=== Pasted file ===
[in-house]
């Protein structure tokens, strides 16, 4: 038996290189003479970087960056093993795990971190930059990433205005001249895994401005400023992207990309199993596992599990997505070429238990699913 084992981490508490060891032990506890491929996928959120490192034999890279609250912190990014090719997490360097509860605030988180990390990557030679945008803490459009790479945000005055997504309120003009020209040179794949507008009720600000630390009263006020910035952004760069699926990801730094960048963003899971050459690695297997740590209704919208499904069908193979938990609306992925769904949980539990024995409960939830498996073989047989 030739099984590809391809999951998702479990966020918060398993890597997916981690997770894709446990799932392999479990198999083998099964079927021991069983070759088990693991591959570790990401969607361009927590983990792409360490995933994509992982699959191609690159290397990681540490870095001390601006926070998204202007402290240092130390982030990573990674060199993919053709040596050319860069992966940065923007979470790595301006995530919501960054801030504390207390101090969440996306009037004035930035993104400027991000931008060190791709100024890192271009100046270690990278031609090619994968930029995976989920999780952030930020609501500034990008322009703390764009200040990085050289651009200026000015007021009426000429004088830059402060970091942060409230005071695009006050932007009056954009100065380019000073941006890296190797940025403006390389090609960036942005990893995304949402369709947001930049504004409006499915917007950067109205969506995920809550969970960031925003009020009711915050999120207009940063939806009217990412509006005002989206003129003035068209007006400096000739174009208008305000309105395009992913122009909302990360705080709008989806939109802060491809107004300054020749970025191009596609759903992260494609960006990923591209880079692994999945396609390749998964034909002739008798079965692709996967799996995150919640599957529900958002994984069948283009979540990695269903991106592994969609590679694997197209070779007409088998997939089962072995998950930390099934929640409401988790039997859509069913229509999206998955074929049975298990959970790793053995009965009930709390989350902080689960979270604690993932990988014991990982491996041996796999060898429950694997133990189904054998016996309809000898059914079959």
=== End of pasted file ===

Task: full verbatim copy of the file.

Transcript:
[in-house]
């Protein structure tokens, strides 16, 4: 038996290189003479970087960056093993795990971190930059990433205005001249895994401005400023992207990309199993596992599990997505070429238990699913 084992981490508490060891032990506890491929996928959120490192034999890279609250912190990014090719997490360097509860605030988180990390990557030679945008803490459009790479945000005055997504309120003009020209040179794949507008009720600000630390009263006020910035952004760069699926990801730094960048963003899971050459690695297997740590209704919208499904069908193979938990609306992925769904949980539990024995409960939830498996073989047989 030739099984590809391809999951998702479990966020918060398993890597997916981690997770894709446990799932392999479990198999083998099964079927021991069983070759088990693991591959570790990401969607361009927590983990792409360490995933994509992982699959191609690159290397990681540490870095001390601006926070998204202007402290240092130390982030990573990674060199993919053709040596050319860069992966940065923007979470790595301006995530919501960054801030504390207390101090969440996306009037004035930035993104400027991000931008060190791709100024890192271009100046270690990278031609090619994968930029995976989920999780952030930020609501500034990008322009703390764009200040990085050289651009200026000015007021009426000429004088830059402060970091942060409230005071695009006050932007009056954009100065380019000073941006890296190797940025403006390389090609960036942005990893995304949402369709947001930049504004409006499915917007950067109205969506995920809550969970960031925003009020009711915050999120207009940063939806009217990412509006005002989206003129003035068209007006400096000739174009208008305000309105395009992913122009909302990360705080709008989806939109802060491809107004300054020749970025191009596609759903992260494609960006990923591209880079692994999945396609390749998964034909002739008798079965692709996967799996995150919640599957529900958002994984069948283009979540990695269903991106592994969609590679694997197209070779007409088998997939089962072995998950930390099934929640409401988790039997859509069913229509999206998955074929049975298990959970790793053995009965009930709390989350902080689960979270604690993932990988014991990982491996041996796999060898429950694997133990189904054998016996309809000898059914079959």